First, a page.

"My favorite part was making snow angels!"

"Mommy hit me with a snowball!"

"I want to have hot chocolate everyday!"

and it occurred to us that for them, the trip had been a wild success. 

Their lack of familiarity with snow had worked to our advantage. They didn't know that we hadn't found "the right kind of snow." They couldn't have been happier if we'd brought them to Antarctica. And we had the pictures to prove it.

As I write this my kids are out in the backyard pretending to be cold and "sledding" down the slide repeatedly.

It may be a slight stretch but I'm moving the entire weekend into the "PARENTING WIN" column.

We take 'em where we can find 'em.

Thursday, January 24, 2013

The Twos. I'm Terrible at Them.

It has been almost 16-months since my firstborn was a two-year-old.

During that stretch I had somehow managed to obliterate from my memory exactly how absurd living day-to-day with a two-year-old really is. But, with my second son now hitting the two-and-a-half year mark, I can safely say, like Celine Dion before me, It's All Coming Back, It's All Coming Back to Me Now!

Just this past week I have found myself on the receiving end of tantrums on the following subjects:

  • I lost the car you warned me I'd lose if I brought it to the store.
  • This hot chocolate - it's hot!
  • Make the baby stop looking at me!
  • I don't see any helicopters. I want to see one RIGHT NOW!!!
  • There is something in my nose! It's boogers!
One thing that is awfully familiar this time around is the sensation of being ground down into a fine powder by my two-year-old's seemingly unending stream of irrationality. As a result, I find myself at times rendered frozen by a fear of setting my toddler off by doing something upsetting like, for example, failing to produce appropriately-pleasing aircraft in the skies with my mind. Such anxiety can result in an overwhelming temptation to do pretty much anything in my power to avoid these recurring tempests.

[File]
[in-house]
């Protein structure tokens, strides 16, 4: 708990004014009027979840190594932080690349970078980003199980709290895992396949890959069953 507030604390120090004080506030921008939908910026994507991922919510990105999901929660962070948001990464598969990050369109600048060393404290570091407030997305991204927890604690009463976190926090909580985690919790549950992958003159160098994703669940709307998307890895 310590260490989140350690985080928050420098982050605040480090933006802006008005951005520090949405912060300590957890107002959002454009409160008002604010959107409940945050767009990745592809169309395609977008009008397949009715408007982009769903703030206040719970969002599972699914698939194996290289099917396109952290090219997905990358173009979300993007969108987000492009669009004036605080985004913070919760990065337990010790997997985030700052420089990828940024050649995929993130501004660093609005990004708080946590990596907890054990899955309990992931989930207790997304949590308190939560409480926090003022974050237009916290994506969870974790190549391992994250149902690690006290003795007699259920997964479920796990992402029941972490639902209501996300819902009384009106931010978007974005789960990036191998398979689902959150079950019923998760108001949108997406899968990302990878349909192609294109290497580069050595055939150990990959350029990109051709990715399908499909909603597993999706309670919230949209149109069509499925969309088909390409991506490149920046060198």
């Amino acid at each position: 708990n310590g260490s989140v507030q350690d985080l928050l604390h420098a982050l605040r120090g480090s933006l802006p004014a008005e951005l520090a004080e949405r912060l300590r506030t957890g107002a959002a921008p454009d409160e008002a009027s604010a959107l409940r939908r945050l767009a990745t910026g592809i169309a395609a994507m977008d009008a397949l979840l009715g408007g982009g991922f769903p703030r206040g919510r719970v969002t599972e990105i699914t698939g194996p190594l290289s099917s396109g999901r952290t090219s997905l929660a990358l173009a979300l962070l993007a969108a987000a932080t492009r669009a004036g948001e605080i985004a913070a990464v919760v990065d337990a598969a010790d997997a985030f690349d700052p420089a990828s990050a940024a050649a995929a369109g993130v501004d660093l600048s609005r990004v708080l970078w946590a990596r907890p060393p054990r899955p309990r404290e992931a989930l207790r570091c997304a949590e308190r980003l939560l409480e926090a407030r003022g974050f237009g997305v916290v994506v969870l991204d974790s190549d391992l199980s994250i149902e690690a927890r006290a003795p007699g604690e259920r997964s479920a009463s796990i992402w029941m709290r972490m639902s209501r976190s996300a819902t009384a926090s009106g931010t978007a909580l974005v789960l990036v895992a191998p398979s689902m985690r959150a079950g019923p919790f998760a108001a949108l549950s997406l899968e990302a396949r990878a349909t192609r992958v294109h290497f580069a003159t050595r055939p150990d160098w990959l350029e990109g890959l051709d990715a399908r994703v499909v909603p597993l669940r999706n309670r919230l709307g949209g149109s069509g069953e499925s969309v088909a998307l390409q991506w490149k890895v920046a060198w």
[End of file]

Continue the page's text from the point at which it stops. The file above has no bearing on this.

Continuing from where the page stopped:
When I had only one child, I was fairly good about resisting this impulse. I was consistent in my blank-facing of bad behavior, I used timeouts judiciously, and I had a zero-tolerance policy for hitting or biting.

And that worked pretty well.

But that two-year-old is now four, and I'm dealing with him and the aforementioned new two-year-old along with an 11-month-old baby. This set of circumstances is making me extremely vulnerable to succumbing to my two-year-old's shriekingly expressed will.

When I am trying, for example, to soothe the teething baby while making dinner as I simultaneously attempt to supervise my four-year-old as he tries out his new two-wheeler in the driveway, I often find that I lack the will to confront my two-year-old when I spy him walking by holding a butter knife that he has made off with from the silverware drawer.

This is NOT because I think it is advisable to have an armed toddler in the home. It is, rather, because I am weighing the hell storm that will reign down upon me in the midst of all else I am trying to accomplish should I attempt to pry it from his tiny paws.

So sometimes instead I give in to the small voice in my head that whispers soothingly,

"That knife your toddler has isn't even that sharp! Why make a big fuss?"


Look, I don't recommend a policy of appeasement when it comes to handling the terrible twos, I'm merely admitting that I sometimes find myself guilty of pursuing one. And I can only hope that perhaps this admission will help you take heart that if you sometimes find yourself following the "path of peace" instead of the "path of sound parenting choices," you are not alone.